By Dave Pehling

SAN FRANCISCO (CBS SF) — Eclectic alt-country songwriter Jim White brings his current tour promoting his latest oddly titled effort Waffles, Triangles & Jesus to the Chapel in San Francisco Friday night.

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For more than two decade, White has twisted and pushed the boundaries of Americana with his left-field lyricism, gothic gospel-country influences and penchant for spacey, downtempo electronic beats. Born Michael Pratt and growing up in a deeply religious Pentacostal community in Florida, he developed a fascination with white gospel sounds as a youngster, but White wouldn’t pursue a career in music until after working such unusual jobs as a professional surfer, a model in Milan, a comedian and a NYC cab driver.

Primitive demos of his early songs got White signed to David Byrne’s Luaka Bop imprint, which released his inspired debut effort Wrong-Eyed Jesus in 1997 when the singer was almost 40 years old. With its hodgepodge mix of high lonesome Appalachian country-folk, gospel gravitas, dusty beats and a junkyard sensibility that at times recalled Beck and Tom Waits, the album earned high praise from critics and established the songwriter as an artist to watch.

He would continue his experimental genre-busting with subsequent Luaka Bop releases No Such Place (which featured production help from Sade/Sweetback band member Andrew Hale and DJ Q Burns Abstract Message) in 2001 and the lo-fi melancholy of Drill a Hole in That Substrate and Tell Me What You See three years later. While lighter and warmer than his earlier work, White’s fourth effort for the label — 2007’s Transnormal Skiperoo — stepped back from modern studio alchemy for a more earthy approach that sometimes recalled the swampy sonic hoodoo of Dr. John’s classic album Gris Gris.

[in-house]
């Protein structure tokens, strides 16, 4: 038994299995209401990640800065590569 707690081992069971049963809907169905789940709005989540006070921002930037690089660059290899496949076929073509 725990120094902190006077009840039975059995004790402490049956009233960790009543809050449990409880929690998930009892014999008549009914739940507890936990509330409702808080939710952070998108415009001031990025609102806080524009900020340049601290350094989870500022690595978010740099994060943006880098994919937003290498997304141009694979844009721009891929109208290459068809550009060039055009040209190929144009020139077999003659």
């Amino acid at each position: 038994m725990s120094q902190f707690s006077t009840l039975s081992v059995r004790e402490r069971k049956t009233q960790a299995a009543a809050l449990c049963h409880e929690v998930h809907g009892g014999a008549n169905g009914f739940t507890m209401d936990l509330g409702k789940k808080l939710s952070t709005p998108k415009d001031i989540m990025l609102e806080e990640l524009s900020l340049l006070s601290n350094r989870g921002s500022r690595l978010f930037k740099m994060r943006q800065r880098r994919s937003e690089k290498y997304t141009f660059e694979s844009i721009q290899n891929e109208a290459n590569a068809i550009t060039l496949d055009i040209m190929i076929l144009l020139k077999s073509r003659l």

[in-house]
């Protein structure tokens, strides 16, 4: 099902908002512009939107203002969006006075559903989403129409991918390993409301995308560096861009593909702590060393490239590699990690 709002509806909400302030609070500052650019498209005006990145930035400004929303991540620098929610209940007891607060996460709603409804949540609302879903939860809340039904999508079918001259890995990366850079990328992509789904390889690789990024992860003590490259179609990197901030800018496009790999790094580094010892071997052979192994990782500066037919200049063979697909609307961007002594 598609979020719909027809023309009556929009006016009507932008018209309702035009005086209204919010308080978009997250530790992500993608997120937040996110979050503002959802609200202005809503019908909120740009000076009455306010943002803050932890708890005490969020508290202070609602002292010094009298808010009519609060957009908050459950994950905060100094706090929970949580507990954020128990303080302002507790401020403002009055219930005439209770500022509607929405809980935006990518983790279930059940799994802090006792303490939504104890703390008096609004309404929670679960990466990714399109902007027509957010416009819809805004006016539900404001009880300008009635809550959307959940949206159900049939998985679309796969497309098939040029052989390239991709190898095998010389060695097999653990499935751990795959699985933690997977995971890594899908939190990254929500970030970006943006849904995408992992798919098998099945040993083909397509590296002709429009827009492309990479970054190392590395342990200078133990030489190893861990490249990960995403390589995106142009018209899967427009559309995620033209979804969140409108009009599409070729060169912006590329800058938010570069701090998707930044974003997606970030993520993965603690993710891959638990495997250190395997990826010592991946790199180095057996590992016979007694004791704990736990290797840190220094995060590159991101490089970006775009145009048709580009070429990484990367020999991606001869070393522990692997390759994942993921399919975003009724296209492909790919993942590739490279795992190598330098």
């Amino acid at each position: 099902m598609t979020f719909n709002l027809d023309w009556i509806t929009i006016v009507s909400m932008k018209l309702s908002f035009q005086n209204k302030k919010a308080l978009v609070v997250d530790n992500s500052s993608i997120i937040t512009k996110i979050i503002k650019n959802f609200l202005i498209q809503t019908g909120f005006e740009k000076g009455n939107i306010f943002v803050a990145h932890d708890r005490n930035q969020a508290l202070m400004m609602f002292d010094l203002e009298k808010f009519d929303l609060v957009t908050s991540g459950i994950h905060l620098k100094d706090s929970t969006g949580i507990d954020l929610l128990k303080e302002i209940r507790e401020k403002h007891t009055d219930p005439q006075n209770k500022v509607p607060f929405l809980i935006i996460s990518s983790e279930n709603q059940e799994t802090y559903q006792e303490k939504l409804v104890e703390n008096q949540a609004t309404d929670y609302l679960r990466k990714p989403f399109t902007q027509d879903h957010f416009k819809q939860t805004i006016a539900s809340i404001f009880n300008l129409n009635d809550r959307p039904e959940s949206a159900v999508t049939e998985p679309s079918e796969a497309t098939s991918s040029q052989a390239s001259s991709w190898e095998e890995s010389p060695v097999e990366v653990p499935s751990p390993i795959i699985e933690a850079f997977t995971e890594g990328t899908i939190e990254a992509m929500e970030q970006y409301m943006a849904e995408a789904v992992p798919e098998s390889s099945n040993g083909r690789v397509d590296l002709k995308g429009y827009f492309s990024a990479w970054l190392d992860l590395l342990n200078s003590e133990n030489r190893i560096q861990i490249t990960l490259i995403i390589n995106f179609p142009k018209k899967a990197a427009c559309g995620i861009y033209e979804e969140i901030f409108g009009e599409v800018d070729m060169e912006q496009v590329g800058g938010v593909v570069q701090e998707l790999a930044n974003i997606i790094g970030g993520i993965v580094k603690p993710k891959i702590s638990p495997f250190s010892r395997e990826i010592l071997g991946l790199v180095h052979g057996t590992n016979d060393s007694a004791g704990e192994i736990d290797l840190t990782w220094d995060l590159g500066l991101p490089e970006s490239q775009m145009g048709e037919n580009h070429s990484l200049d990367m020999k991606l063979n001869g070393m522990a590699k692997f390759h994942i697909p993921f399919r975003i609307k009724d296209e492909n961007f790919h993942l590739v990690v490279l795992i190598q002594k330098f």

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White has continued to traverse some unique sonic avenues in past ten years, delivering everything from somber heartbreak of 2012’s Where It Hits You (as vivid an ode to a disintegrating marriage as has been recorded in the modern era) to his pair of raucous collaborations with the Packway Handle Band (the accomplished bluegrass act that backed White on his last visit to the Bay Area when he played Hardly Strictly Bluegrass in 2015).

On his latest album, White sticks with a more traditional country/bluegrass setting, but the songs on Waffles, Triangles & Jesus are still shot through with his trademark gifts for wistful melodies and thought provoking turns of phrase. For this headlining show at the Chapel in the Mission District Friday night, White will be joined by San Francisco’s own music writer turned tunesmith Sylvie Simmons. The London-born Simmons made a name as a journalist during the late ’70s after moving to Los Angeles and working as the U.S. correspondent for British music magazine Sounds.

She would later contribute coverage to such publications as Kerrang and Cream, establishing a long and fruitful career as a music freelancer that would lead to Simmons writing a number of notable music biographies including books on country legend Johnny Cash (drawn from one of his last in-depth interviews), French maverick Serge Gainsborough and influential songwriters Neil Young and Leonard Cohen.

It was during a book tour promoting the acclaimed bio I’m Your Man: The Story of Leonard Cohen that Simmons began performing songs written by Cohen on ukulele in front of audiences. She would end up recording a full album of sweet, ethereal original songs with producer/collaborator Howie Gelb of Giant Sand simply entitled Sylvie that was issued by Light in the Attic Records in 2014.

Jim White with Sylvie Simmons
Friday, March 16, 8 p.m. $18-$20
The Chapel

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